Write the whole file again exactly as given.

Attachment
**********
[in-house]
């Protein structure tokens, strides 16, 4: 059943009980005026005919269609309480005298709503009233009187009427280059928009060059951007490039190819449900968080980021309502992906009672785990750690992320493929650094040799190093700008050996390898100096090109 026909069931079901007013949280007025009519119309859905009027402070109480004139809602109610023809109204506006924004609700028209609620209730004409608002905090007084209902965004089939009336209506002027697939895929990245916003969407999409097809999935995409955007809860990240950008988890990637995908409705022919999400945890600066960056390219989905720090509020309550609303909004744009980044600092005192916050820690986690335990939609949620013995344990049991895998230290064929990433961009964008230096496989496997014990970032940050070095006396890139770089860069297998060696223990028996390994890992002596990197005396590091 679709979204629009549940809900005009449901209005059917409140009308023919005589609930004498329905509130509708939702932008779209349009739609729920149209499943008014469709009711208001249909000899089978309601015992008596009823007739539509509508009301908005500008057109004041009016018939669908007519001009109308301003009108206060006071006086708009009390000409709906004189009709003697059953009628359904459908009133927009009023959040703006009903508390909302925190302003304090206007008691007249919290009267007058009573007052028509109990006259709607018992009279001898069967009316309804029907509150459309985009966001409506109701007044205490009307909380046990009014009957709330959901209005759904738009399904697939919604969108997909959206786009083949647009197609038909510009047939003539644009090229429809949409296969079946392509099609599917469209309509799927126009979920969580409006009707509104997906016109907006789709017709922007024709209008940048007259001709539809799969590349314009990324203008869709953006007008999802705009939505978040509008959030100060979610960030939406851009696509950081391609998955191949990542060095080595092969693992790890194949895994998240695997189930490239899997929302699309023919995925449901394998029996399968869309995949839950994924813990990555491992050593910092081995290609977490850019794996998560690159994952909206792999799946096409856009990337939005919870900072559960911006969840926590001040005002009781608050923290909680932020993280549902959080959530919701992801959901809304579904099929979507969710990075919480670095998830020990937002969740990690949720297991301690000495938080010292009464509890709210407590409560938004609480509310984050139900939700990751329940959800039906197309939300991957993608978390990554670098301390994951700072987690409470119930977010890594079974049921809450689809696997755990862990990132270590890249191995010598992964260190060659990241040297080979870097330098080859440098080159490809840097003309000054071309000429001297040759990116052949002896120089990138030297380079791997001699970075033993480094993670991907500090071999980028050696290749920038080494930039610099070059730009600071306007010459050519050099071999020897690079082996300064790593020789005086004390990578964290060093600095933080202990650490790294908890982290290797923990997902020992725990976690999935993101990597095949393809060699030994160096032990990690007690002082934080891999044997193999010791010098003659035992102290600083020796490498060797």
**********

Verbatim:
[in-house]
């Protein structure tokens, strides 16, 4: 059943009980005026005919269609309480005298709503009233009187009427280059928009060059951007490039190819449900968080980021309502992906009672785990750690992320493929650094040799190093700008050996390898100096090109 026909069931079901007013949280007025009519119309859905009027402070109480004139809602109610023809109204506006924004609700028209609620209730004409608002905090007084209902965004089939009336209506002027697939895929990245916003969407999409097809999935995409955007809860990240950008988890990637995908409705022919999400945890600066960056390219989905720090509020309550609303909004744009980044600092005192916050820690986690335990939609949620013995344990049991895998230290064929990433961009964008230096496989496997014990970032940050070095006396890139770089860069297998060696223990028996390994890992002596990197005396590091 679709979204629009549940809900005009449901209005059917409140009308023919005589609930004498329905509130509708939702932008779209349009739609729920149209499943008014469709009711208001249909000899089978309601015992008596009823007739539509509508009301908005500008057109004041009016018939669908007519001009109308301003009108206060006071006086708009009390000409709906004189009709003697059953009628359904459908009133927009009023959040703006009903508390909302925190302003304090206007008691007249919290009267007058009573007052028509109990006259709607018992009279001898069967009316309804029907509150459309985009966001409506109701007044205490009307909380046990009014009957709330959901209005759904738009399904697939919604969108997909959206786009083949647009197609038909510009047939003539644009090229429809949409296969079946392509099609599917469209309509799927126009979920969580409006009707509104997906016109907006789709017709922007024709209008940048007259001709539809799969590349314009990324203008869709953006007008999802705009939505978040509008959030100060979610960030939406851009696509950081391609998955191949990542060095080595092969693992790890194949895994998240695997189930490239899997929302699309023919995925449901394998029996399968869309995949839950994924813990990555491992050593910092081995290609977490850019794996998560690159994952909206792999799946096409856009990337939005919870900072559960911006969840926590001040005002009781608050923290909680932020993280549902959080959530919701992801959901809304579904099929979507969710990075919480670095998830020990937002969740990690949720297991301690000495938080010292009464509890709210407590409560938004609480509310984050139900939700990751329940959800039906197309939300991957993608978390990554670098301390994951700072987690409470119930977010890594079974049921809450689809696997755990862990990132270590890249191995010598992964260190060659990241040297080979870097330098080859440098080159490809840097003309000054071309000429001297040759990116052949002896120089990138030297380079791997001699970075033993480094993670991907500090071999980028050696290749920038080494930039610099070059730009600071306007010459050519050099071999020897690079082996300064790593020789005086004390990578964290060093600095933080202990650490790294908890982290290797923990997902020992725990976690999935993101990597095949393809060699030994160096032990990690007690002082934080891999044997193999010791010098003659035992102290600083020796490498060797």